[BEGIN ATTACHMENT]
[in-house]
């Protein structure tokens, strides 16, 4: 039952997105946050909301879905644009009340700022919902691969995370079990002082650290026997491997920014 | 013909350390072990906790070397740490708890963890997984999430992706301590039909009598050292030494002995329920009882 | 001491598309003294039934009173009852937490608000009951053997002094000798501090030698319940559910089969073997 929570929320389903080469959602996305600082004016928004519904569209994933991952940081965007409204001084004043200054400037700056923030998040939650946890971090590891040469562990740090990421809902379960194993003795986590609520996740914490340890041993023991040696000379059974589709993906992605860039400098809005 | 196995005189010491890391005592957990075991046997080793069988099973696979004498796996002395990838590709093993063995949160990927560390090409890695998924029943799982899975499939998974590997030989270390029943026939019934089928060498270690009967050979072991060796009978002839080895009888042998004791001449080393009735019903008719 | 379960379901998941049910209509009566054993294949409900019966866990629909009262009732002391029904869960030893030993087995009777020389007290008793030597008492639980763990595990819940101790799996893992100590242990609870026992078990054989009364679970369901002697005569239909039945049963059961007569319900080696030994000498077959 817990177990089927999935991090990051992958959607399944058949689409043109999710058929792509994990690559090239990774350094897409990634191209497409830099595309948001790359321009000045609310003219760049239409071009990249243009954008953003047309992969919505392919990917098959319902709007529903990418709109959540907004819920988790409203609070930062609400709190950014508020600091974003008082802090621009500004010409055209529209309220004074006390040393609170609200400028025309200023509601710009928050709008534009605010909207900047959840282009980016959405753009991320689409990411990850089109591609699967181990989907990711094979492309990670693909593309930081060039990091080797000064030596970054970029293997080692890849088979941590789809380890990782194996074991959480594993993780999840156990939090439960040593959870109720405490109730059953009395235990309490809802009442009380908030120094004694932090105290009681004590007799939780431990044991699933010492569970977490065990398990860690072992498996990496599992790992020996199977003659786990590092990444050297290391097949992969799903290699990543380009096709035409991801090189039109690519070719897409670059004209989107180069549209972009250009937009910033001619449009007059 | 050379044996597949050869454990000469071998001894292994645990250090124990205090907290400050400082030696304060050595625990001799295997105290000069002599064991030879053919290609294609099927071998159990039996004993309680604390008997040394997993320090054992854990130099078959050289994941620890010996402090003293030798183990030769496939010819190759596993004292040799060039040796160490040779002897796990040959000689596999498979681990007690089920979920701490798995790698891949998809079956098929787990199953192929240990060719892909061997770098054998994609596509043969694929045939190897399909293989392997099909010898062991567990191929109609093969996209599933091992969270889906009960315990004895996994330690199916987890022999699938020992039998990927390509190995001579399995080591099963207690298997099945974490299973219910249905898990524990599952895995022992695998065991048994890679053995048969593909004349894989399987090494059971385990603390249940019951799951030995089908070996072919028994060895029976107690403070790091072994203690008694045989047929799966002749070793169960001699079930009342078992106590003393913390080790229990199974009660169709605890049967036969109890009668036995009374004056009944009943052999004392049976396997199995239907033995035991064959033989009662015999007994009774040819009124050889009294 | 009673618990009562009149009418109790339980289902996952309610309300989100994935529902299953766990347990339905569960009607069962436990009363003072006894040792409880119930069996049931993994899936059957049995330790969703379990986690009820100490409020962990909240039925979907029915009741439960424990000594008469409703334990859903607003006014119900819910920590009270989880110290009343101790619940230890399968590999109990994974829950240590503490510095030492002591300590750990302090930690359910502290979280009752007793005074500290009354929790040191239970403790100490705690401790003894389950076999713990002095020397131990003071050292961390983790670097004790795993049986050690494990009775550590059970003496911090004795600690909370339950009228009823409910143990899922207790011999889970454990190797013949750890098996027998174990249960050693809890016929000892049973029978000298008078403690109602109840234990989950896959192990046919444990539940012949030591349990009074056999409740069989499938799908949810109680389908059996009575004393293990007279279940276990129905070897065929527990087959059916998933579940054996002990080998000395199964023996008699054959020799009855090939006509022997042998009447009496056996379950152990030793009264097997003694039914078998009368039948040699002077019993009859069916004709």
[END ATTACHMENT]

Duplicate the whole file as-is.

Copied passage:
[in-house]
């Protein structure tokens, strides 16, 4: 039952997105946050909301879905644009009340700022919902691969995370079990002082650290026997491997920014 | 013909350390072990906790070397740490708890963890997984999430992706301590039909009598050292030494002995329920009882 | 001491598309003294039934009173009852937490608000009951053997002094000798501090030698319940559910089969073997 929570929320389903080469959602996305600082004016928004519904569209994933991952940081965007409204001084004043200054400037700056923030998040939650946890971090590891040469562990740090990421809902379960194993003795986590609520996740914490340890041993023991040696000379059974589709993906992605860039400098809005 | 196995005189010491890391005592957990075991046997080793069988099973696979004498796996002395990838590709093993063995949160990927560390090409890695998924029943799982899975499939998974590997030989270390029943026939019934089928060498270690009967050979072991060796009978002839080895009888042998004791001449080393009735019903008719 | 379960379901998941049910209509009566054993294949409900019966866990629909009262009732002391029904869960030893030993087995009777020389007290008793030597008492639980763990595990819940101790799996893992100590242990609870026992078990054989009364679970369901002697005569239909039945049963059961007569319900080696030994000498077959 817990177990089927999935991090990051992958959607399944058949689409043109999710058929792509994990690559090239990774350094897409990634191209497409830099595309948001790359321009000045609310003219760049239409071009990249243009954008953003047309992969919505392919990917098959319902709007529903990418709109959540907004819920988790409203609070930062609400709190950014508020600091974003008082802090621009500004010409055209529209309220004074006390040393609170609200400028025309200023509601710009928050709008534009605010909207900047959840282009980016959405753009991320689409990411990850089109591609699967181990989907990711094979492309990670693909593309930081060039990091080797000064030596970054970029293997080692890849088979941590789809380890990782194996074991959480594993993780999840156990939090439960040593959870109720405490109730059953009395235990309490809802009442009380908030120094004694932090105290009681004590007799939780431990044991699933010492569970977490065990398990860690072992498996990496599992790992020996199977003659786990590092990444050297290391097949992969799903290699990543380009096709035409991801090189039109690519070719897409670059004209989107180069549209972009250009937009910033001619449009007059 | 050379044996597949050869454990000469071998001894292994645990250090124990205090907290400050400082030696304060050595625990001799295997105290000069002599064991030879053919290609294609099927071998159990039996004993309680604390008997040394997993320090054992854990130099078959050289994941620890010996402090003293030798183990030769496939010819190759596993004292040799060039040796160490040779002897796990040959000689596999498979681990007690089920979920701490798995790698891949998809079956098929787990199953192929240990060719892909061997770098054998994609596509043969694929045939190897399909293989392997099909010898062991567990191929109609093969996209599933091992969270889906009960315990004895996994330690199916987890022999699938020992039998990927390509190995001579399995080591099963207690298997099945974490299973219910249905898990524990599952895995022992695998065991048994890679053995048969593909004349894989399987090494059971385990603390249940019951799951030995089908070996072919028994060895029976107690403070790091072994203690008694045989047929799966002749070793169960001699079930009342078992106590003393913390080790229990199974009660169709605890049967036969109890009668036995009374004056009944009943052999004392049976396997199995239907033995035991064959033989009662015999007994009774040819009124050889009294 | 009673618990009562009149009418109790339980289902996952309610309300989100994935529902299953766990347990339905569960009607069962436990009363003072006894040792409880119930069996049931993994899936059957049995330790969703379990986690009820100490409020962990909240039925979907029915009741439960424990000594008469409703334990859903607003006014119900819910920590009270989880110290009343101790619940230890399968590999109990994974829950240590503490510095030492002591300590750990302090930690359910502290979280009752007793005074500290009354929790040191239970403790100490705690401790003894389950076999713990002095020397131990003071050292961390983790670097004790795993049986050690494990009775550590059970003496911090004795600690909370339950009228009823409910143990899922207790011999889970454990190797013949750890098996027998174990249960050693809890016929000892049973029978000298008078403690109602109840234990989950896959192990046919444990539940012949030591349990009074056999409740069989499938799908949810109680389908059996009575004393293990007279279940276990129905070897065929527990087959059916998933579940054996002990080998000395199964023996008699054959020799009855090939006509022997042998009447009496056996379950152990030793009264097997003694039914078998009368039948040699002077019993009859069916004709």